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Wright to absorb Cartiva and its arthritis cartilage implant in $435M deal


Wright Medical Group announced plans to snatch up its competitor Cartiva, along with its synthetic cartilage implant for treating arthritis in the big toe, for $435 million in upfront cash.

Wright plans to fully fund the purchase through sales of equity securities, before the transaction is expected to close in the fourth quarter of this year. The deal, which does not include a financing contingency, has been approved by the boards of directors of both companies and by a vote of Cartiva’s stockholders.

Cartiva’s lead product is composed of a biocompatible, low-friction organic polymer that mimics natural cartilage and can be implanted at the base of the toe in about 35 minutes, allowing for a higher volume of procedures to be completed, compared to longer joint fusion operations using metal plates and screws that can inhibit motion. The implant received premarket approval in July 2016 as the first synthetic cartilage to be cleared by the FDA.

“We decided it was better for us to have this product than one of our competitors,” said Wright’s president and CEO, Robert Palmisano, in a conference call with investors. “It would erode our business over time if someone else had it. We’ve been fighting it off with plates and screws.”

In addition, the implant has a less restrictive rehabilitation protocol, with patients typically returning to daily life faster than those who underwent a fusion procedure.

In a statement, Palmisano said the addition would be “a perfect fit” for Wright’s lower extremities portfolio, bringing in a differentiated product for a common condition treated by most foot and ankle surgeons with strong patient demand.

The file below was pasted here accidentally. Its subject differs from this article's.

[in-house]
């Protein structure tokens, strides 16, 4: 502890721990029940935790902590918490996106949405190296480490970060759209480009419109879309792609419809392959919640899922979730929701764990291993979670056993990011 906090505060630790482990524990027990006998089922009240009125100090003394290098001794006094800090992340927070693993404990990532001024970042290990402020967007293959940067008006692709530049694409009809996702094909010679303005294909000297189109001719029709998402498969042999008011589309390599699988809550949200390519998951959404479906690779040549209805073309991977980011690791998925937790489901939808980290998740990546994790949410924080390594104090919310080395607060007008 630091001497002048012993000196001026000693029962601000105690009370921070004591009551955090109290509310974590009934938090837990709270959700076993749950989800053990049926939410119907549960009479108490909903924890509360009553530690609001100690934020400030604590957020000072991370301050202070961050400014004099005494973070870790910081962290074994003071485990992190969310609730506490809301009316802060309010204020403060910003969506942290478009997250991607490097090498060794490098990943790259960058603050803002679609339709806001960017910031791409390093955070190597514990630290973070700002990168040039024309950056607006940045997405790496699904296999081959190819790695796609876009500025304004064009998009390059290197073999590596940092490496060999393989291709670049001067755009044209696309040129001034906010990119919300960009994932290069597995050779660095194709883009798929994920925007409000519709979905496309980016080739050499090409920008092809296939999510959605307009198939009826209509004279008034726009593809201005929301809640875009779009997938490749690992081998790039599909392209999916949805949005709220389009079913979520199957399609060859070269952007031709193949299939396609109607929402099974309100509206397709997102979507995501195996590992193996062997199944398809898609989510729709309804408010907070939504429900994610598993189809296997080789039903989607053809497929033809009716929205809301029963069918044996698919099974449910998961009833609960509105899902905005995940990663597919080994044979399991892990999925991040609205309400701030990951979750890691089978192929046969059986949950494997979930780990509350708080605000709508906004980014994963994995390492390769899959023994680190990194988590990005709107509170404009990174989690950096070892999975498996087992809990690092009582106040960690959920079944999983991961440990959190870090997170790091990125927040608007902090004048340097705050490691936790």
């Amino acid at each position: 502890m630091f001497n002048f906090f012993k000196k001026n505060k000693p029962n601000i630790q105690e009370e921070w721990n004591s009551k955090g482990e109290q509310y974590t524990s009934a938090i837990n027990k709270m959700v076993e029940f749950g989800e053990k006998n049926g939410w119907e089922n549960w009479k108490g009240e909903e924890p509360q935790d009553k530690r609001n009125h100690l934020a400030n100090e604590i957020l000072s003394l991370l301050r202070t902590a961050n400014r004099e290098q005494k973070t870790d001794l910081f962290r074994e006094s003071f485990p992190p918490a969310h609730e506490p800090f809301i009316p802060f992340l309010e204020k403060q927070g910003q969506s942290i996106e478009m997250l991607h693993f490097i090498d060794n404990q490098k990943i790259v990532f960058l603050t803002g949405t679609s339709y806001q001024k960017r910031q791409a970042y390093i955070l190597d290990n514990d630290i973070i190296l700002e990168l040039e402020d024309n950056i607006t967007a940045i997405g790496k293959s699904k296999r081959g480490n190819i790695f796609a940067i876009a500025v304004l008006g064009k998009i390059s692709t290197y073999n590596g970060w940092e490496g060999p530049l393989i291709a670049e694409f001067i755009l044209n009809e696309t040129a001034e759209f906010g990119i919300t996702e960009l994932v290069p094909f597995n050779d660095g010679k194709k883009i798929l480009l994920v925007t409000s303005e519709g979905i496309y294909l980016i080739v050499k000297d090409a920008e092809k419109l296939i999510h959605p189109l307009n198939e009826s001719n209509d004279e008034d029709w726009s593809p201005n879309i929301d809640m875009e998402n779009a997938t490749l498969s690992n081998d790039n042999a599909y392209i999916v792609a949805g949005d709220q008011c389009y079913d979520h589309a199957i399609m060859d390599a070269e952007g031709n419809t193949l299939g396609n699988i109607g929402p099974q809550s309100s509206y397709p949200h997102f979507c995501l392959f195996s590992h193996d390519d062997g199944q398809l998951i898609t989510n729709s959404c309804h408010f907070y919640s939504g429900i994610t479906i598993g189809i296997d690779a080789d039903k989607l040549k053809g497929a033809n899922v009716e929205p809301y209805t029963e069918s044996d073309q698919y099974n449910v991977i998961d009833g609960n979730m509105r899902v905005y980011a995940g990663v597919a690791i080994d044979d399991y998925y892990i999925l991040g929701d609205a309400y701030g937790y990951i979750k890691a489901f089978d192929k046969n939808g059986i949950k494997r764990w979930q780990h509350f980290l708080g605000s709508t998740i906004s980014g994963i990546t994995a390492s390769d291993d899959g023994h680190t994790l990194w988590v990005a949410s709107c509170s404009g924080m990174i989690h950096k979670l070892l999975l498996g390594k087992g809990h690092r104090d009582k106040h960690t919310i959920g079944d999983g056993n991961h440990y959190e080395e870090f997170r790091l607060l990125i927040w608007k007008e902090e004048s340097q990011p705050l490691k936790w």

The implant has also received regulatory approvals in Canada, the EU, Brazil, Chile and Australia. Wright said it expects full-year 2018 Cartiva revenues to reach about $35 million, representing about 50% growth compared to 2017.

RELATED: FDA approves first cartilage implant for osteoarthritis

“We don’t need more kinds of plates and screws—what we need is more, less-traditional orthopedic products,” Palmisano told investors. “Bio- or bio-type products are the ones that I’m most interested in doing.”

For future development, Cartiva’s implant has previously received FDA clearance for clinical trials to treat similar arthritis in the thumb—although the decision to submit the product as a new PMA or as a supplement will take a few years to finalize, following studies and discussions with the agency, Palmisano said.

“We believe that Wright, with its 300-plus direct foot and ankle sales organization in the U.S. and its large international organization, as well as its expertise in medical education and product development, is the ideal partner to realize the full potential of our [synthetic cartilage implant] technology,” Timothy Patrick, president and CEO of the Alpharetta, Georgia-based Cartiva, said in a statement.

In addition, Wright raised its net sales guidance for 2018, outside of the Cartiva acquisition, based on its third-quarter performance. Its guidance was narrowed to about $812 million to $822 million, from its previous guidance of about $808 million to $820 million. Its third quarter earnings report is scheduled for Nov. 7.

Assuming the completion of the Cartiva deal, Wright anticipates an increase in 2019 net sales by about $47 million.